Greenland ice sheet mass loss doubles

by Ruth Mottram and Christian Rodehacke, DMI

A new study shows that the Greenland ice sheet is now losing around 375 km3 of ice every year, more than double the amount of previous estimates. Meanwhile, unusually high melt rates for the time of year have been observed over Greenland this week. 

Scientists at DMI were surprised this week when they checked results for Greenland and saw very high melt rates and low surface mass balance as a result (Figure1). “It looks like the heat from Northern Europe has moved over to Greenland” said Kristian Pagh Nielsen, a physicist at DMI’s Centre for Meteorological Modelling. The summer had seen average temperatures in Greenland until this week when warmer air and clear skies from have allowed increased melting over the ice sheet (Figure 2).

When compared with the reference period of 1989 – 2011, such a large area of melt has never been observed at this time of year. It will likely mean that the surface mass balance for the 2013 – 2014 season will be one of the lowest in the record, though likely not as low as the record-breaking 2012 season.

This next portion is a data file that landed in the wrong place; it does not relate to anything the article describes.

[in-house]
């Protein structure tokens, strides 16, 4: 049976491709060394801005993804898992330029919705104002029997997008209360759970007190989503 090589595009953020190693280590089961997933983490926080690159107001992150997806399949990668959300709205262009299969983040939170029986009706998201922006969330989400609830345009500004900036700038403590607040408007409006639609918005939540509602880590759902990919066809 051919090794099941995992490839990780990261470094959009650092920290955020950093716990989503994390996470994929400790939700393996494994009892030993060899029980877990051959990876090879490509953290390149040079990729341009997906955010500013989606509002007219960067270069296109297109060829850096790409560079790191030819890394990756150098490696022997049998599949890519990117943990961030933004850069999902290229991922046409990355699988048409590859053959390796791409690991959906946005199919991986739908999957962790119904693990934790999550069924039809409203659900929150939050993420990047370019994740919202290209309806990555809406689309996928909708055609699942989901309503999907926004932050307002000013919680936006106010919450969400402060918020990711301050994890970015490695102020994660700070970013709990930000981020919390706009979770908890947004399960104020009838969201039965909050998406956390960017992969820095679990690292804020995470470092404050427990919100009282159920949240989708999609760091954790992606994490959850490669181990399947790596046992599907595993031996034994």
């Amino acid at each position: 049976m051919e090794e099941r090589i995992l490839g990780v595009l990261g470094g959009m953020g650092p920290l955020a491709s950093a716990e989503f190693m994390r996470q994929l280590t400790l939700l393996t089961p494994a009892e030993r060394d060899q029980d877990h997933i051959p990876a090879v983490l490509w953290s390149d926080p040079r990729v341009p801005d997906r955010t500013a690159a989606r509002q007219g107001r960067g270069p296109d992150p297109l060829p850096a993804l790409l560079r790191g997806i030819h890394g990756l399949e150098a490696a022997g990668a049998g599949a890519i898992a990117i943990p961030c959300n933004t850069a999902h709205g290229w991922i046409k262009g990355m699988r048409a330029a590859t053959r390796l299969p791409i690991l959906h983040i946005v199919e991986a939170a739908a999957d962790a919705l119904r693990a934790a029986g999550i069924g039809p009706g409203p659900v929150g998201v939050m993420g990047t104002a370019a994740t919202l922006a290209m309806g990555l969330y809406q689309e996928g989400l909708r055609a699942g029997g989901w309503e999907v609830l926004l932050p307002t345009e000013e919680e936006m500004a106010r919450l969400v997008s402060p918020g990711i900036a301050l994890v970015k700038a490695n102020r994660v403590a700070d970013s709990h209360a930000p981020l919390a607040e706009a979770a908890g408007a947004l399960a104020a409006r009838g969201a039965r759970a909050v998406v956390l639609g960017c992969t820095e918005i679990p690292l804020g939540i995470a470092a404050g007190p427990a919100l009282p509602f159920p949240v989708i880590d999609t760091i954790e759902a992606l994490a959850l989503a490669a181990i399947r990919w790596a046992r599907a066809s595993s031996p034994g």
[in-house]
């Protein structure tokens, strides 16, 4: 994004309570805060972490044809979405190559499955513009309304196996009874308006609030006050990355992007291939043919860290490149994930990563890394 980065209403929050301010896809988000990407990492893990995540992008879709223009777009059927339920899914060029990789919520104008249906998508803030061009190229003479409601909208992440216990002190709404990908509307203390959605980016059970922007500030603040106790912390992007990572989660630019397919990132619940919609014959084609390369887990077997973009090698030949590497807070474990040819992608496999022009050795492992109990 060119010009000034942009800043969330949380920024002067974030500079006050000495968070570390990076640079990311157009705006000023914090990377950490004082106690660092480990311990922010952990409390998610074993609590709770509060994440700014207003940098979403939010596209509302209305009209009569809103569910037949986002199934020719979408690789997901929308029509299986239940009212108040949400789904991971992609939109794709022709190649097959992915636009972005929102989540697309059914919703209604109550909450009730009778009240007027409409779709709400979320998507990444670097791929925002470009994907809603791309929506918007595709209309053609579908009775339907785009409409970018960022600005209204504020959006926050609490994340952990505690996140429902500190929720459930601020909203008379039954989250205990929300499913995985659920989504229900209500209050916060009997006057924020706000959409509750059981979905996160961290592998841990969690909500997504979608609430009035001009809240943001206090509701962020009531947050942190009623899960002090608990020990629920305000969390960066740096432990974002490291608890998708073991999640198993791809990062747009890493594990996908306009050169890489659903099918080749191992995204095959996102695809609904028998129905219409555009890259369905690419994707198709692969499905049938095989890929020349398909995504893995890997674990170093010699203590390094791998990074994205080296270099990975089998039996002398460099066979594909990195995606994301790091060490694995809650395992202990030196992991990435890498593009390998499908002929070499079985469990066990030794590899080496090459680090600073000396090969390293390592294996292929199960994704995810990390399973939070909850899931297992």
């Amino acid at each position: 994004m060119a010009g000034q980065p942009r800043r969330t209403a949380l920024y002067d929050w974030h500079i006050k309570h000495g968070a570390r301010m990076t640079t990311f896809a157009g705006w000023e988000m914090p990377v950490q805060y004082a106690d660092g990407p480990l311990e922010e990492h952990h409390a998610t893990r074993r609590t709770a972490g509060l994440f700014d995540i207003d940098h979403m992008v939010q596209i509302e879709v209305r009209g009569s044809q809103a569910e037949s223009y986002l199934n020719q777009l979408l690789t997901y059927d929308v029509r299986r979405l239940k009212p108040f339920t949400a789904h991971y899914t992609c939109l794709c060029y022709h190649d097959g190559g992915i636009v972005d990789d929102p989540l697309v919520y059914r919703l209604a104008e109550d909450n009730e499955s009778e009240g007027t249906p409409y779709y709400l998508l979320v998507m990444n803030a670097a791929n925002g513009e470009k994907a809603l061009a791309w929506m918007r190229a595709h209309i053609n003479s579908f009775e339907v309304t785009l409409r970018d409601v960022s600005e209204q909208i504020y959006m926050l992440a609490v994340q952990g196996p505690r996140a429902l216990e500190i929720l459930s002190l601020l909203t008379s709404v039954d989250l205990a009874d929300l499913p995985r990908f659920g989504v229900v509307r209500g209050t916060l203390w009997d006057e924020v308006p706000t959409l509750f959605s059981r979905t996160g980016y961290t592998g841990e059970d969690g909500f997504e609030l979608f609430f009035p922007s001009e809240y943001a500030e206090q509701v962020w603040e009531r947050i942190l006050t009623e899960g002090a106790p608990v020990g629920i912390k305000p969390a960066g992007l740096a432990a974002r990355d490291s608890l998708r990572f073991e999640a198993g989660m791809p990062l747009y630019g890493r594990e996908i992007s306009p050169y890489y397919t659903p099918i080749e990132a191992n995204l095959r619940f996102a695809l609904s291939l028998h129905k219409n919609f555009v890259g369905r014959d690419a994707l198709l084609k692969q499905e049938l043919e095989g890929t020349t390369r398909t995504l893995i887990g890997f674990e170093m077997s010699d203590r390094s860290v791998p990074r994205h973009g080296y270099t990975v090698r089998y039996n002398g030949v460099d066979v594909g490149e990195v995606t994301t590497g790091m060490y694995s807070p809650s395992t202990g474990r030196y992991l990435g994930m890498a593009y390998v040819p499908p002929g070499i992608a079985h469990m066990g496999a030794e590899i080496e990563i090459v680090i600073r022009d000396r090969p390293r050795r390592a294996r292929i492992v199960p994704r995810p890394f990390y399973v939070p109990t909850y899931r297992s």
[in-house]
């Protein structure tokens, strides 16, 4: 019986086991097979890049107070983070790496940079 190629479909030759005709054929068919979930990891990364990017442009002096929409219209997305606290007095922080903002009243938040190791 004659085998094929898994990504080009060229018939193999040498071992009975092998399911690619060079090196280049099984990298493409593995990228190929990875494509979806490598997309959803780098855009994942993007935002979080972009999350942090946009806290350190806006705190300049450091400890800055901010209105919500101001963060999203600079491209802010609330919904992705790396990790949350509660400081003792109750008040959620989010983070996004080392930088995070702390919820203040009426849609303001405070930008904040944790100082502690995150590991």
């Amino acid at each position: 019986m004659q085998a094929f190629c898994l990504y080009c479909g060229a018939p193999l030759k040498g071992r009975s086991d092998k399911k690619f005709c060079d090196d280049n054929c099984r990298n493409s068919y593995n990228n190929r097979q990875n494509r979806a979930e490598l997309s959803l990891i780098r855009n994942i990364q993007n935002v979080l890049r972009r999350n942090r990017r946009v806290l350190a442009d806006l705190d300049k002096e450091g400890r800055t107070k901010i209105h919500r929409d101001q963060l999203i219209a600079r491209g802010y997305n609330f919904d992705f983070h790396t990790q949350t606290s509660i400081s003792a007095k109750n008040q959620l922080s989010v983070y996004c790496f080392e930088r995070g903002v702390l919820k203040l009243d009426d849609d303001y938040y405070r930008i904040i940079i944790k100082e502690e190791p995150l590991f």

Figure 1. The area of melt on the Greenland ice sheet is shown in red on the maps where more than 1mm of water has been melted during the 24 hour period. The grey scale on the graph to the right is the range of melt areas and the dark grey line is the average for the reference period. The blue line shows this year’s melt area each day.

These early results for 2014 from DMI are in line with findings from a new study by the European Space Agency and the Alfred Wegener Institute for Polar Research that shows ice loss from Greenland has more than doubled since the first decade of the 21st century. The ice sheet in Greenland is now contributing on average about 1mm/year to global sea level rise.

 The study used radar data with unprecedented accuracy from the ESA Cryosat-2 satellite for both the Antarctic and Greenland ice sheets over the period January 2011 to January 2014. The scientists at the Alfred Wegener Institute calculated that over this period, both ice sheets together contributed around 500 km3 of water to the oceans every year with Greenland contributing about 75% of this. Figure 3 shows the change in surface height measured by satellite over the study period. 

Figure 2 shows the 2m temperature and 10m wind for four day periods compared to the average for the last decade from the European Centre for Medium Range Weather Forecasting.
Figure 3 from the paper by Helm et al., 2014 showing the change in height of the ice sheet over the 3 year period 2011 – 2014.

Much more detailed information on the present conditions over the Greenland ice sheet can be found at:


Citation: Helm, V., Humbert, A., and Miller, H.: Elevation and elevation change of Greenland and Antarctica derived from CryoSat-2, The Cryosphere, 8, 1539-1559, doi:10.5194/tc-8-1539-2014, 2014.

The paper discussed here can be downloaded in full at: